Inkspotting can be impulsive, but I also like to approach each volunteer after some consideration.
Rather than rush up on someone and barrage them with questions, I like to make sure the tattoo(s) in question are not only interesting to me, but will be interesting to others.
When I spotted Julie's back in Penn Station, for example, I hesitated:
It wasn't initially clear what her tattoo said and I was struck by its uniqueness. A huge fan of word and type tattoos, I couldn't recall ever seeing anything quite like it.
So my curiosity got the best of me and I introduced myself to Julie.
The tattoo "Loufoque," which is a slang term in butcher jargon for "crazy person". Julie explained that she apprenticed with a butcher shop for six months and it was a word she often heard tossed about by the staff, occasionally used when referring to a customer who might be difficult or, let's say, insane.
The term Loufuque derived from 19th Century butcher slang and it became part of the vernacular. Julie thought that this tattoo would be a great way to commemorate her experience.
The tattoo was done by Ryoko at Brooklyn Tattoo. I asked the artist where she came up with the letter design and she kindly gave me a little more perspective:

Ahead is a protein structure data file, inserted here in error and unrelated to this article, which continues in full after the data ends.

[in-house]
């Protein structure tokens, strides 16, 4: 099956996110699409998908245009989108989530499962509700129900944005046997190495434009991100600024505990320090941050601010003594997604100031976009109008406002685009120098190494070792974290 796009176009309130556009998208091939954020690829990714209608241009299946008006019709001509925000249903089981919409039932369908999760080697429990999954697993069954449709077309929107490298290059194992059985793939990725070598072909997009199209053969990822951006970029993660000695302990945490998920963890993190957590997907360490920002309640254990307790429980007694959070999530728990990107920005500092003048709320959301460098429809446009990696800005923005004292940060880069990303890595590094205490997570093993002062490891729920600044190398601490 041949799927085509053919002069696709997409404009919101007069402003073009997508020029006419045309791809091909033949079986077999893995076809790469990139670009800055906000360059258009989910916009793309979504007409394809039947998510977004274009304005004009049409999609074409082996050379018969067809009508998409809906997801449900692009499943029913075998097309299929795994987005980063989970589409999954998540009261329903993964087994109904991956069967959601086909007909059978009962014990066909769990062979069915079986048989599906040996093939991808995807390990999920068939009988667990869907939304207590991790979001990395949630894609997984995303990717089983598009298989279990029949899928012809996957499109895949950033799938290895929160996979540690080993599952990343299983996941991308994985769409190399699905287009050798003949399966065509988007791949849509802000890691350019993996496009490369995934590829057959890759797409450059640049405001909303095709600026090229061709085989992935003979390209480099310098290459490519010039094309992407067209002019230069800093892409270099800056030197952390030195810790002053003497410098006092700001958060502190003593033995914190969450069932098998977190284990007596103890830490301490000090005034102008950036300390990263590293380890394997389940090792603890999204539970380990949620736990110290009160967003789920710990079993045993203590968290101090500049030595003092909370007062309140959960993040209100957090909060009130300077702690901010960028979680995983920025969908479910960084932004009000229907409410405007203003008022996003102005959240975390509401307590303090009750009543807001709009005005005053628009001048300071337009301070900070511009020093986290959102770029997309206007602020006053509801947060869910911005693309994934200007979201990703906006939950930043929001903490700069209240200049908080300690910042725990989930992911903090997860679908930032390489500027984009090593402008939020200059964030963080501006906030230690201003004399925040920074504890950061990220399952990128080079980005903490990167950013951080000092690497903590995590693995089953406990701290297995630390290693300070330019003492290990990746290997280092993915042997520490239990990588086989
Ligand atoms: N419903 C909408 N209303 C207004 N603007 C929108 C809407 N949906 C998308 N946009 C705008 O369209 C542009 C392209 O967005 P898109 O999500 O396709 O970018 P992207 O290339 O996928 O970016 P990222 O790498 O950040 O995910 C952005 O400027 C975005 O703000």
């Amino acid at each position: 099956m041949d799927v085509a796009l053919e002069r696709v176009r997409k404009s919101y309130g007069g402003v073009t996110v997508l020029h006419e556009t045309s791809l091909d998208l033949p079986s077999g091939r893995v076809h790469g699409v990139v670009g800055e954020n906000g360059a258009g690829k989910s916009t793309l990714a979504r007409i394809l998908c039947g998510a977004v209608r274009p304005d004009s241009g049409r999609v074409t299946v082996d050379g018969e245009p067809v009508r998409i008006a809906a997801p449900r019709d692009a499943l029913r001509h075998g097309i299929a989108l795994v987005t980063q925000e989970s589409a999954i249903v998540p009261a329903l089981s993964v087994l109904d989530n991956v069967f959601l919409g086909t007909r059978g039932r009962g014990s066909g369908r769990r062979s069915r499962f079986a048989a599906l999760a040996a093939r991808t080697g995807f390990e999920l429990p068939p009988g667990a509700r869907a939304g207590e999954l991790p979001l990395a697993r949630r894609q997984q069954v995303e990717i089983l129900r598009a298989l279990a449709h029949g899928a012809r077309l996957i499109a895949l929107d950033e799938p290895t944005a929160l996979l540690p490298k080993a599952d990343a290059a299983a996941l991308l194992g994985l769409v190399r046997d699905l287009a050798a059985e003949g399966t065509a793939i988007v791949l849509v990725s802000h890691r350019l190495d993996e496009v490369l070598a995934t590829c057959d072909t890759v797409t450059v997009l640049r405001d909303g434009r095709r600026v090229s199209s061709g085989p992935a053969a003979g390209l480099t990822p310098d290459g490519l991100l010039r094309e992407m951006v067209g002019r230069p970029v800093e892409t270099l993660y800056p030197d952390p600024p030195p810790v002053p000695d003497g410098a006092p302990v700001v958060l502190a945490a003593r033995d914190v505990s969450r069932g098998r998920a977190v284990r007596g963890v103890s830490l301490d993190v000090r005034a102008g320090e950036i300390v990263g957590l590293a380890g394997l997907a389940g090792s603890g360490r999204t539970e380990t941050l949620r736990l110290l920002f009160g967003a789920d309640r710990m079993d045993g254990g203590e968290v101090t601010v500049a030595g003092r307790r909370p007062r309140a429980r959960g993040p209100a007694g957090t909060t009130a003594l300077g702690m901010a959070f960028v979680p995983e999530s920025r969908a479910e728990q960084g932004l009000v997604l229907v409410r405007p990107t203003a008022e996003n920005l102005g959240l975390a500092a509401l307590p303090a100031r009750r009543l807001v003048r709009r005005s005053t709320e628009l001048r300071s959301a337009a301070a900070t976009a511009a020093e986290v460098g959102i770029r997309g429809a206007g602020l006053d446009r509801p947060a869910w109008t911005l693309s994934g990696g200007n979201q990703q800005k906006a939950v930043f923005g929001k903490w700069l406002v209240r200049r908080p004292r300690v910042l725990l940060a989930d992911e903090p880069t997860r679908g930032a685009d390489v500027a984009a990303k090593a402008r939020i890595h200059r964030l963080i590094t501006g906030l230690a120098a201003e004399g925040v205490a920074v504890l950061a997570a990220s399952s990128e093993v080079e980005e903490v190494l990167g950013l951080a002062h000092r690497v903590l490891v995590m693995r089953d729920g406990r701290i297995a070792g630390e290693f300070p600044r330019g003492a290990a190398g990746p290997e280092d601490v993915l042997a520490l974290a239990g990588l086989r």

"I recall Julie requesting the letters themselves to express lunacy. The final design in the photo is my own interpretation of what she had asked for and I think my intention here was to make the phrase look chaotic and disorderly, yet somewhat maintaining it's legibility. It's what I was able to put together by trying to depict what she might have been imagining in her head at the time."So, this post was written and prepped and I was online doing some final research when I stumbled upon this tidbit of information from "Of Meat and Men" by Rachel Kramer Bussel over on The Daily Beast:
Her goodbye present from the Fleisher’s staff is a set of knives inscribed with her name and “Loufoque,” French-butcher Pig Latin for “Crazy Lady,” a term she now has permanently tattooed across her back. Yet Powell now sounds much surer of herself than the lost woman whom we find in the early pages of Cleaving. Next up is a stab at a novel: “I’ve written quite enough memoirs for a 36-year-old.”
Was this coincidence? Or were we talking about the same person?
Scrolling back in the article, I discovered that the Powell here and the Julie that I met in Penn Station were one and the same person.
The same person who crafted The Julie/Julia Project, in which the author blogged her way through Julia Child's Mastering the Art of French Cooking, which became a book, which in turn became the film Julie and Julia. All of this Julie never once mentioned. Then again, I never asked. And it is all about the tattoo, after all.
That being said, thanks to Ryoko for sharing her thoughts about creating this tattoo, and a hearty thanks to Julie Powell for sharing this interesting tattoo. I'm glad my curiosity got the better of me!
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